Investigating Novel Verb Learning in BERT: Selectional Preference Classes and Alternation-Based Syntactic Generalization

11/04/2020 ∙ by Tristan Thrush, et al. ∙ 0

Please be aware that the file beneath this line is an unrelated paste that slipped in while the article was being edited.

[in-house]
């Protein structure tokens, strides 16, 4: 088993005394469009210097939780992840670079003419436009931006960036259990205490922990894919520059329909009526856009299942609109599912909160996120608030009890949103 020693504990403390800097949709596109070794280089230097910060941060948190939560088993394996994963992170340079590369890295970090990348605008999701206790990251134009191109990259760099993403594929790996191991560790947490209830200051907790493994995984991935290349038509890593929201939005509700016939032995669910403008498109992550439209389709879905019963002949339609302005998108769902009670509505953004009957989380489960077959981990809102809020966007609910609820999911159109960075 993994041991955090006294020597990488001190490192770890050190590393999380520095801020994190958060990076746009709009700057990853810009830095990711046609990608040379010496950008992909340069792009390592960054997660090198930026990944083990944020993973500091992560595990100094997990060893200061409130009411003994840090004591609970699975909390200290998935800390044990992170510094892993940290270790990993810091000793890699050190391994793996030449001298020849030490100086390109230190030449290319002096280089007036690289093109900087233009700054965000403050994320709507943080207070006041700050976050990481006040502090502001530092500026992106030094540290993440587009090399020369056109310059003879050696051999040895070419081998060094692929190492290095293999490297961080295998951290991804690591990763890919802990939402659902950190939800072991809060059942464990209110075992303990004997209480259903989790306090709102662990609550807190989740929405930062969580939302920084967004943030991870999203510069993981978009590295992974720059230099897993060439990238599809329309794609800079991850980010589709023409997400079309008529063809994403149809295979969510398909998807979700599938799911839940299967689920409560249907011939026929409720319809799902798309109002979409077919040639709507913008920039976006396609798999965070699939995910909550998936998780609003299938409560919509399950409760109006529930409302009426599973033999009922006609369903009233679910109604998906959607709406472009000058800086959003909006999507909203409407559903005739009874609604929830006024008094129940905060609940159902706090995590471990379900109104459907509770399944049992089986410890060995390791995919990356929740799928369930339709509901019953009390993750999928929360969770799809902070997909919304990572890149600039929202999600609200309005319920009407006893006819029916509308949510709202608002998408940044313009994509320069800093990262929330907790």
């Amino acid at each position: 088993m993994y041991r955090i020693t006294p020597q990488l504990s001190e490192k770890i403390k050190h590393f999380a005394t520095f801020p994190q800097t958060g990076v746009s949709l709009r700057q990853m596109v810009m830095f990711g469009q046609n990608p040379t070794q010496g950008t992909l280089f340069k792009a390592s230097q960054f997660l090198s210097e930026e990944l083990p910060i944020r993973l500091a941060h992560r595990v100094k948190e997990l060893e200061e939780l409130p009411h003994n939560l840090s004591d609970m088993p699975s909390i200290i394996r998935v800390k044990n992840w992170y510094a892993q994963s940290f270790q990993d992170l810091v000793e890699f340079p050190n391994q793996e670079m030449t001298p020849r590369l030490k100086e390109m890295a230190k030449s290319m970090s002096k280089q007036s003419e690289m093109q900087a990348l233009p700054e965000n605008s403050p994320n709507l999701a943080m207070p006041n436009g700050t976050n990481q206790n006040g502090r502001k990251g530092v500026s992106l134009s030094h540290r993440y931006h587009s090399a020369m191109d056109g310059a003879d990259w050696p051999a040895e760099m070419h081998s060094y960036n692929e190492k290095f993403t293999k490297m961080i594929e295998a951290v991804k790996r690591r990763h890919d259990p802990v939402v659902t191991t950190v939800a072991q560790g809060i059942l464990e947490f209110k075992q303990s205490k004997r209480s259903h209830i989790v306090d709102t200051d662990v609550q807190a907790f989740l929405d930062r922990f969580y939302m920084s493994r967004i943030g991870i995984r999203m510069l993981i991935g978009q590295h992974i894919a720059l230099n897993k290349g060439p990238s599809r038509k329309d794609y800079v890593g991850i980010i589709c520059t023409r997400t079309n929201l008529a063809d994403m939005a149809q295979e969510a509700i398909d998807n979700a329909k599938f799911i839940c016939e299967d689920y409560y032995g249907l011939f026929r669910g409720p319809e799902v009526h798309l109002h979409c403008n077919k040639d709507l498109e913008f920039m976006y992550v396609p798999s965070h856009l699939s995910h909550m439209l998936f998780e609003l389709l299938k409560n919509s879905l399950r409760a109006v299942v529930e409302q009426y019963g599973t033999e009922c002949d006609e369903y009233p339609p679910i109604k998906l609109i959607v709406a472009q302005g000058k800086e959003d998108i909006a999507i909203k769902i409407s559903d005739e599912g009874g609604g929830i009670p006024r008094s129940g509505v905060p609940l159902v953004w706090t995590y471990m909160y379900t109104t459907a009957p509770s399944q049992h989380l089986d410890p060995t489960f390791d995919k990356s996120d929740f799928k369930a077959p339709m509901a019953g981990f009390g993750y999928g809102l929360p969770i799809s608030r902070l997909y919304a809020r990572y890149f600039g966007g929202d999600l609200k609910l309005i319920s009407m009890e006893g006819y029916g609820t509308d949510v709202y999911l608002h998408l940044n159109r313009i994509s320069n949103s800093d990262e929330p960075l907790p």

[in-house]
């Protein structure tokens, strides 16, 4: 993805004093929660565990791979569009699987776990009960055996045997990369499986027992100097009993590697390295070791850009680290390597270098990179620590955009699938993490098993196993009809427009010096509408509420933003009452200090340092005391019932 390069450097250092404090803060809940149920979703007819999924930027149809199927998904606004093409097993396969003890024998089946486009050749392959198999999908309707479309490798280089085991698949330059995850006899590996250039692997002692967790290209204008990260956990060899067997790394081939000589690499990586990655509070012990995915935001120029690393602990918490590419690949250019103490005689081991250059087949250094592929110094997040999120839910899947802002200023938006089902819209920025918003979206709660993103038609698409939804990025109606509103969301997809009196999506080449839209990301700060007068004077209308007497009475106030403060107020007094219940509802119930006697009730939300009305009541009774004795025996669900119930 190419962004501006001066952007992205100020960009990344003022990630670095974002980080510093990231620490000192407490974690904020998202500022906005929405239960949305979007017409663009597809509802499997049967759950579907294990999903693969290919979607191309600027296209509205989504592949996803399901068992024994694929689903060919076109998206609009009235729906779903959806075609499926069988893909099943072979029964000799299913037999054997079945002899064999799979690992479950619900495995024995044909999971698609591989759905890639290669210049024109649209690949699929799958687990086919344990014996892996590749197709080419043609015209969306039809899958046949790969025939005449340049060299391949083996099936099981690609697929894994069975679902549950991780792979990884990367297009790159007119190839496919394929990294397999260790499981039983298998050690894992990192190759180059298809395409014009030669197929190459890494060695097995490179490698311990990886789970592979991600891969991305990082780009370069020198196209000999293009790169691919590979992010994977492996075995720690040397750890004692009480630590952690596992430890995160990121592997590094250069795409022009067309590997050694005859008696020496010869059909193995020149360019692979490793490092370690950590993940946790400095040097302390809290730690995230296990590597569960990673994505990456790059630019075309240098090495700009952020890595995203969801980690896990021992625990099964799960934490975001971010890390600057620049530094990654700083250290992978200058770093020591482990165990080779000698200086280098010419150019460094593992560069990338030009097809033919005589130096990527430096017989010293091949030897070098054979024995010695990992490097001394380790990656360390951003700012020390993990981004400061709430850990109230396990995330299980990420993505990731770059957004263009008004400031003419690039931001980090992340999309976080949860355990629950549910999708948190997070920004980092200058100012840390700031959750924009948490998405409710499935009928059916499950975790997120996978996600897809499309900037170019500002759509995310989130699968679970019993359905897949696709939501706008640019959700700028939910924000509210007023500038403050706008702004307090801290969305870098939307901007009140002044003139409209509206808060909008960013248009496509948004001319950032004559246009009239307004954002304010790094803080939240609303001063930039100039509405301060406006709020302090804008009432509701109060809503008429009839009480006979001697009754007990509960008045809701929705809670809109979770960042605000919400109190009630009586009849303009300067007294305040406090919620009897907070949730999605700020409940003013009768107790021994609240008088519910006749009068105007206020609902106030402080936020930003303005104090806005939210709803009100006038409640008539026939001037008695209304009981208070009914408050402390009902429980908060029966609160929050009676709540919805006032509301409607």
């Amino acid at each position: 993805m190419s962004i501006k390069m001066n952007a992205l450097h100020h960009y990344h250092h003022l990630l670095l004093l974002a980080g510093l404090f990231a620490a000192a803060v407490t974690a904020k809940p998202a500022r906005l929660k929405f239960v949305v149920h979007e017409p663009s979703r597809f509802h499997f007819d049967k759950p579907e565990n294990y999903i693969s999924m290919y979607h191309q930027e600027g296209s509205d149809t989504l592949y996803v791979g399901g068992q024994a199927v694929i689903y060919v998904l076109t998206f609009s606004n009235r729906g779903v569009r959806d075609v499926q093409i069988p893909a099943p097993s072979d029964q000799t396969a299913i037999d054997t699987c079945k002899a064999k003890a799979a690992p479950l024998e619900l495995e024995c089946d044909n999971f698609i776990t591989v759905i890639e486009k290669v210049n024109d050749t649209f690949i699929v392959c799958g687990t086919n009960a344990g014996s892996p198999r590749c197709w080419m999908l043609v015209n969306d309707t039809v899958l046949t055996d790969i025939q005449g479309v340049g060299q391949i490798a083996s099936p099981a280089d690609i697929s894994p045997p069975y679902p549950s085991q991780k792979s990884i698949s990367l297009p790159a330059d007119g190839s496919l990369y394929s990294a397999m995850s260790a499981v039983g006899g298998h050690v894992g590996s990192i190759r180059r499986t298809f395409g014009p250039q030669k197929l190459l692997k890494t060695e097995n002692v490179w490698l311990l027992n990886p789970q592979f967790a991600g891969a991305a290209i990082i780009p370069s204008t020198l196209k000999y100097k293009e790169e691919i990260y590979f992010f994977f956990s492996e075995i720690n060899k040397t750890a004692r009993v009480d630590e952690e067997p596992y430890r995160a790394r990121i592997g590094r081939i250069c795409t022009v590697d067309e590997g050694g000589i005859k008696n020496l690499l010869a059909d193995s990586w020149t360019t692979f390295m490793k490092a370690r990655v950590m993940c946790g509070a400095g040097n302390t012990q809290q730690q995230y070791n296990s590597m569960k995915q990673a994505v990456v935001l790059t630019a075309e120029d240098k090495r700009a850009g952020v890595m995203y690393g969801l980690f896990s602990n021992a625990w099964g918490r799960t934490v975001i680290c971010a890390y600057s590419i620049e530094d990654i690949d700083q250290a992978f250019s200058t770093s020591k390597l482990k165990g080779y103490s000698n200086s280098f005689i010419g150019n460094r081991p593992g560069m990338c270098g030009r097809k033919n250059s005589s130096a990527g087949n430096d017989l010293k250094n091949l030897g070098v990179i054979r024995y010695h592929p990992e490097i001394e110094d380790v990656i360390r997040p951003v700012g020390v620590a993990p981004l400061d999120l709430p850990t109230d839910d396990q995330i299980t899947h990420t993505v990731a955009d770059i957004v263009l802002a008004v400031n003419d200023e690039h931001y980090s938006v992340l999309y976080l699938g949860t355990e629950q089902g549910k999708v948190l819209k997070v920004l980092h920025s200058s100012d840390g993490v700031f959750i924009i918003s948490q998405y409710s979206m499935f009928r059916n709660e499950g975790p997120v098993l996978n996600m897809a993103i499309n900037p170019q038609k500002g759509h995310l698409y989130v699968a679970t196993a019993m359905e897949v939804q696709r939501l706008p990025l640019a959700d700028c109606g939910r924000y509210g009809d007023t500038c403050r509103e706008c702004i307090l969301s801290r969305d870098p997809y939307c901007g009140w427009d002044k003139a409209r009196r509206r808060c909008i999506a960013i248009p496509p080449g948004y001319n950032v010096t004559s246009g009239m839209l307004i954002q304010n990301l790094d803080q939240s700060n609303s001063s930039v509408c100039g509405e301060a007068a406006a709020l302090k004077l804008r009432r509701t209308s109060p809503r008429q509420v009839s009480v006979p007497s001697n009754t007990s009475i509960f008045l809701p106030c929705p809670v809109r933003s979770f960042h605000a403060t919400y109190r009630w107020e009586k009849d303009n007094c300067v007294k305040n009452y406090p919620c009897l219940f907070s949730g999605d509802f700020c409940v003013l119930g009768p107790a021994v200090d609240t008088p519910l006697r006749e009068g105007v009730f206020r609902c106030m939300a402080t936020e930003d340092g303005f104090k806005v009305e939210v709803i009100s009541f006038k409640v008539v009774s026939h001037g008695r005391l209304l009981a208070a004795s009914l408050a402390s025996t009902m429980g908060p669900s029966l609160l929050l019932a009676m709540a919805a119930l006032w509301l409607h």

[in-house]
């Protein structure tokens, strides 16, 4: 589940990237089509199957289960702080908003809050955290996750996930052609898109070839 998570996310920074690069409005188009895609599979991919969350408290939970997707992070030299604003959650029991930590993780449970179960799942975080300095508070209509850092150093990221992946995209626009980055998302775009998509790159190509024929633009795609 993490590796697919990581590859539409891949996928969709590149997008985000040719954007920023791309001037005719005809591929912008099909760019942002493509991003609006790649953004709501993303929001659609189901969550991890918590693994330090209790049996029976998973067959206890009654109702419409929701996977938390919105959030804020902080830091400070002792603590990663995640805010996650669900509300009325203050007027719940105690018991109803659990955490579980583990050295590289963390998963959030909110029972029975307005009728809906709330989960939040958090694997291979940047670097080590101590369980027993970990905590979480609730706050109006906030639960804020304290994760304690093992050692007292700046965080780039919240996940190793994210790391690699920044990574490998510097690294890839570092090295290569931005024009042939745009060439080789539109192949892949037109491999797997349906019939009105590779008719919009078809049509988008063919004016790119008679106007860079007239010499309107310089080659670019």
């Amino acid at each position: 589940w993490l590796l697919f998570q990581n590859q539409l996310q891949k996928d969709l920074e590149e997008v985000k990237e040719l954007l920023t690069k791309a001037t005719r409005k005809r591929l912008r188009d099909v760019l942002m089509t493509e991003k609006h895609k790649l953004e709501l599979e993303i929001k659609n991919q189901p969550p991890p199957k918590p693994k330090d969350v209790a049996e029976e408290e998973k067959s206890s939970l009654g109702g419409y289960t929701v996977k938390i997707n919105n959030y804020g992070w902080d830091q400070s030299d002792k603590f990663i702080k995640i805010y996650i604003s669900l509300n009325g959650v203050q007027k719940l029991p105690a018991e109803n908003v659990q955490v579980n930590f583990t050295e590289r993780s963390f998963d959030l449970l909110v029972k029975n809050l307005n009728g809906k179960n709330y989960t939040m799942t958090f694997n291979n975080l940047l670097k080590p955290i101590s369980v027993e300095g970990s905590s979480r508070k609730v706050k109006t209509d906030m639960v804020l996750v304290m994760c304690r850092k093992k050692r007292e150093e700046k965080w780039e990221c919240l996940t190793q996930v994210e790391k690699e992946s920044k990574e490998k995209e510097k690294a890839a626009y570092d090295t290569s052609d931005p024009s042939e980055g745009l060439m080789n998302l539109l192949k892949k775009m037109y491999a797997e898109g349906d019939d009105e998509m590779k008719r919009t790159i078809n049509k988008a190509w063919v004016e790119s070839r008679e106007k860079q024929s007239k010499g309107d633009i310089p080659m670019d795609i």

Previous studies investigating the syntactic abilities of deep learning models have not targeted the relationship between the strength of the grammatical generalization and the amount of evidence to which the model is exposed during training. We address this issue by deploying a novel word-learning paradigm to test BERT's few-shot learning capabilities for two aspects of English verbs: alternations and classes of selectional preferences. For the former, we fine-tune BERT on a single frame in a verbal-alternation pair and ask whether the model expects the novel verb to occur in its sister frame. For the latter, we fine-tune BERT on an incomplete selectional network of verbal objects and ask whether it expects unattested but plausible verb/object pairs. We find that BERT makes robust grammatical generalizations after just one or two instances of a novel word in fine-tuning. For the verbal alternation tests, we find that the model displays behavior that is consistent with a transitivity bias: verbs seen few times are expected to take direct objects, but verbs seen with direct objects are not expected to occur intransitively.

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